The most crucial element of the Cool Kids’ output has always been the subtle simplicity of it all. They don’t think they’re reinventing the wheel; they’re refurbishing an old wheel and recycling it for their own unique purposes. They manage to be hip-hop old heads while still having open minds about what they can do. They never shut out innovative ideas, but they never get lost in the sauce either.
The growth and creative expansion of Chuck Inglish really shines through on Special Edition, which is impressive considering how skillful a producer he has always been. Perhaps the strongest aspect of the album is how varied, yet consistent the instrumentation is. The production transitions, starting with the signature Cool Kids retro-futuristic bump in the early tracks, to a series of more uptempo dance floor jams, to some more eclectic grooves later on. Thus, as the album goes on, we find Chuck and Mikey venturing outside of their comfort zone, yielding outstanding results. The poppy soul tune “Jean Jacket” illustrates this, as the Cool Kids sound completely at home over the funky bass line and an insanely catchy hook from Paul Usher and 10ille. On “Jean Jacket,” their signature chiller-than-thou, almost stoic delivery keeps them hooked to the beat, and their flows are as sharp as they’ve ever been.
On Special Edition, The Cool Kids’ willingness to experiment shines without overtaking the aesthetic that brought them to the table in the first place. Fans of previous Cool Kids releases have plenty to keep them satisfied. “On the Set,” featuring Boldy James and Smoke DZA, is a minimalist boom-bap posse cut reminiscent of “Roll Call” from When Fish Ride Bicycles. On “T.D.A.,” Chuck’s drum beat calls back to Bake Sale EP favorite “Bassment Party,” with additional brass hits, synth layers and surgically-precise scratches from A-Trak. On the airy “Simple Things” featuring QUIÑ and Syd (The Internet), a gliding groove takes the listener on a cruise through the city while Chuck and Mikey weigh the pros, cons and minutiae of settling into a relationship. On “The Motion,” Inglish taps a ‘90s Chicago house groove, similar to Chance the Rapper’s “All Night” or Kanye’s “Fade.”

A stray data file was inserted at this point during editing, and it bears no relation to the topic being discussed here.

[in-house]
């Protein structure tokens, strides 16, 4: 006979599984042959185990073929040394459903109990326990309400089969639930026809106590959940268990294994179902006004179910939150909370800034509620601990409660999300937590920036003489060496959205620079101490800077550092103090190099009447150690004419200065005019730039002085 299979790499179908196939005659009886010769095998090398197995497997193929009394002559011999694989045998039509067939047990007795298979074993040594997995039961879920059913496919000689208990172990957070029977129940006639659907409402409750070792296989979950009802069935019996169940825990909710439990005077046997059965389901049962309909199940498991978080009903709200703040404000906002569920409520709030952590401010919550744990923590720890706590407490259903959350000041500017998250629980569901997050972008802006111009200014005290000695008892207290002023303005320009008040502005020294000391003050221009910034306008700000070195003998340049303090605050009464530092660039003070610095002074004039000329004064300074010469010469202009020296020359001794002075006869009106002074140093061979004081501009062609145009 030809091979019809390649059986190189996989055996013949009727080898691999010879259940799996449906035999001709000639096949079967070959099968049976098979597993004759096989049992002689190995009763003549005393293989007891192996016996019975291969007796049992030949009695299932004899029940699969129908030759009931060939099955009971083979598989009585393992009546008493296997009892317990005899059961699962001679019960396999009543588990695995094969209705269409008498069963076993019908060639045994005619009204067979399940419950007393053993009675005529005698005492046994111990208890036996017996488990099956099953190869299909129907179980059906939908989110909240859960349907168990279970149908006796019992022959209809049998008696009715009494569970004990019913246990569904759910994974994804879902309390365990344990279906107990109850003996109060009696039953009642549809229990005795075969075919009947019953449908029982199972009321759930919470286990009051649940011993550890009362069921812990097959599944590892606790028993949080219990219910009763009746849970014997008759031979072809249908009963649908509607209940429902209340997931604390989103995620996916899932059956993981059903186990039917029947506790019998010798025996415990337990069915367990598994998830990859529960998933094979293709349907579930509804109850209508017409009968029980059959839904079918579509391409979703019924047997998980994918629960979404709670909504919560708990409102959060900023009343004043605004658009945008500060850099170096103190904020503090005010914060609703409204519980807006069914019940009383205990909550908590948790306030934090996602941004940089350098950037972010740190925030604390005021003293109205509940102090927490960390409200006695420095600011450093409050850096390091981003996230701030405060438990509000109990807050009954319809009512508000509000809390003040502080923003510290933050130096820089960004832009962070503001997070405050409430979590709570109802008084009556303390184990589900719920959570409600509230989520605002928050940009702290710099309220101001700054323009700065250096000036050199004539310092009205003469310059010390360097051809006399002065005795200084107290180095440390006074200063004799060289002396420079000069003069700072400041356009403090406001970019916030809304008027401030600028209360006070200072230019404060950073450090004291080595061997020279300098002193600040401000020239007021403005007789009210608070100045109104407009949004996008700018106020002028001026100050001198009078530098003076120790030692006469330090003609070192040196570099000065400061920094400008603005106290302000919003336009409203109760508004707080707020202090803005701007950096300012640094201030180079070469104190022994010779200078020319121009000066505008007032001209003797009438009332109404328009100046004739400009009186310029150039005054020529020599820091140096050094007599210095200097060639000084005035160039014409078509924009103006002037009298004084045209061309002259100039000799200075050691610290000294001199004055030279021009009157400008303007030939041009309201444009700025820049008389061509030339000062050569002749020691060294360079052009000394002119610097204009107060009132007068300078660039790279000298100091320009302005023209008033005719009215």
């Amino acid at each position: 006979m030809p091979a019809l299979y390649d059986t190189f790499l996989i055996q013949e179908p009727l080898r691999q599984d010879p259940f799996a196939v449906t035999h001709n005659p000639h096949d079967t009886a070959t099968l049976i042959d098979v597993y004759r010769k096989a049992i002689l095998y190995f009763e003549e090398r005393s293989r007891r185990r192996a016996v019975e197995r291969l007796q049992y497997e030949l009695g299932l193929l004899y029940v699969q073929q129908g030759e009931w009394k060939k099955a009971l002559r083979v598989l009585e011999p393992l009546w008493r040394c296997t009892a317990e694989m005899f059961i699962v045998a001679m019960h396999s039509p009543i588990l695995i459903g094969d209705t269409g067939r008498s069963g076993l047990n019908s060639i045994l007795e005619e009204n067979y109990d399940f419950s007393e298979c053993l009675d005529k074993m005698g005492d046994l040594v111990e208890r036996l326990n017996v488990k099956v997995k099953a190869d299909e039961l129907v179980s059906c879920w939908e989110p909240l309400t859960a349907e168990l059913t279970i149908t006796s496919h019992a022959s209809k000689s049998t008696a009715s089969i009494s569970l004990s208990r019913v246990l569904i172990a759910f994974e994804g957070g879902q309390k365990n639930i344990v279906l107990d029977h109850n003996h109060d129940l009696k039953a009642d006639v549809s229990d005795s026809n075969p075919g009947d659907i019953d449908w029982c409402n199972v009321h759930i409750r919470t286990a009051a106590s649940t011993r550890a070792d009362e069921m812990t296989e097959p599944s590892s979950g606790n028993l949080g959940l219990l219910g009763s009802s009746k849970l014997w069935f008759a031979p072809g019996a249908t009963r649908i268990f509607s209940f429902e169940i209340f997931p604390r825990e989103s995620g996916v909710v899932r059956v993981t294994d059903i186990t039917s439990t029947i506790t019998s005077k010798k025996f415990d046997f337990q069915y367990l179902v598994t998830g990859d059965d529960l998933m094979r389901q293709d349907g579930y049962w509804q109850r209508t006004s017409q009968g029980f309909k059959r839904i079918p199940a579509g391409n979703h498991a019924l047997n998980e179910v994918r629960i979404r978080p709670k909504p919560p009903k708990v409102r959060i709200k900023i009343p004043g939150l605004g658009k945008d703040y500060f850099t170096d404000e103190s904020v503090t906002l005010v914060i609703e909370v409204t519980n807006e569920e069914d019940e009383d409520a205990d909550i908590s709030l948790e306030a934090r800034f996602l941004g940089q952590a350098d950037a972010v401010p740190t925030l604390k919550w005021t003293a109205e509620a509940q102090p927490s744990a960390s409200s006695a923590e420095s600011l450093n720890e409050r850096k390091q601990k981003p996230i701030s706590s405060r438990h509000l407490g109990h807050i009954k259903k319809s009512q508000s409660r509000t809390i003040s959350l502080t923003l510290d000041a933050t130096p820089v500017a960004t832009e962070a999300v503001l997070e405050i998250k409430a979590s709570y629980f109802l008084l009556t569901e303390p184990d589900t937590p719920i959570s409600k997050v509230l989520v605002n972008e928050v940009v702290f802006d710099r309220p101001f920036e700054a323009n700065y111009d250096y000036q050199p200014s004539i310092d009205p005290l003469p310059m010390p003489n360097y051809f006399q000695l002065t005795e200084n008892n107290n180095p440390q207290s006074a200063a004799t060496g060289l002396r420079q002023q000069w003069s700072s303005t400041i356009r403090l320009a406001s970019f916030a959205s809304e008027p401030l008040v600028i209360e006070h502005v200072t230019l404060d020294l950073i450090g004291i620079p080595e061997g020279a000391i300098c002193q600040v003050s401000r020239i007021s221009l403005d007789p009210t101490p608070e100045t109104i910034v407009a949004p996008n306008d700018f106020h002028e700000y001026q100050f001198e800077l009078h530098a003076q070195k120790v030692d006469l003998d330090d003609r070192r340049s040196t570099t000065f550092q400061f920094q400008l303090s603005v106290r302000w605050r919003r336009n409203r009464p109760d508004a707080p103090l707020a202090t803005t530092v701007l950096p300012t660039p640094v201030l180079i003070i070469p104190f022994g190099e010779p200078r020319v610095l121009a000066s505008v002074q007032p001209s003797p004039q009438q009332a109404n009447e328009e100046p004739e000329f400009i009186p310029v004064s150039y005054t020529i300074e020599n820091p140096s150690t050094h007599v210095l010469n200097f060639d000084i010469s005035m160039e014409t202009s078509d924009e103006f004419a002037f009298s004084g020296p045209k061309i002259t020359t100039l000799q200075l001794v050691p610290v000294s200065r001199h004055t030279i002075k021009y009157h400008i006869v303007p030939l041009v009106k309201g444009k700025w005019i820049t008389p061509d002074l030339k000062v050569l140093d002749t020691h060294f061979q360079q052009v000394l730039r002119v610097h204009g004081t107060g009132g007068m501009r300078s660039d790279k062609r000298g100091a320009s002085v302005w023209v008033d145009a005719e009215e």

Special Edition’s 16 tracks and 65 minute runtime make it the longest of any official Cool Kids release to date. It’s also the most complete, making it an impressive addition to a hopefully growing catalogue.
In any field, certain practitioners easily reach the masses. Others stay more under-the radar, but become deeply admired by their peers for their expertise. There are writers, and there are writer’s writers. In hip-hop, there are producers and there are producer’s producers, rappers and rapper’s rappers. If Special Edition Grandmaster Deluxe doesn’t necessarily rocket the Cool Kids to the top of the pops, it serves to further solidify their place as heavyweight contenders in a division teeming with talented competition. Some days it seems like subtlety, skills and knowledge of the craft are becoming relics of a forgotten era. Thankfully, we still have groups like The Cool Kids to dust off the gold-link chains once again.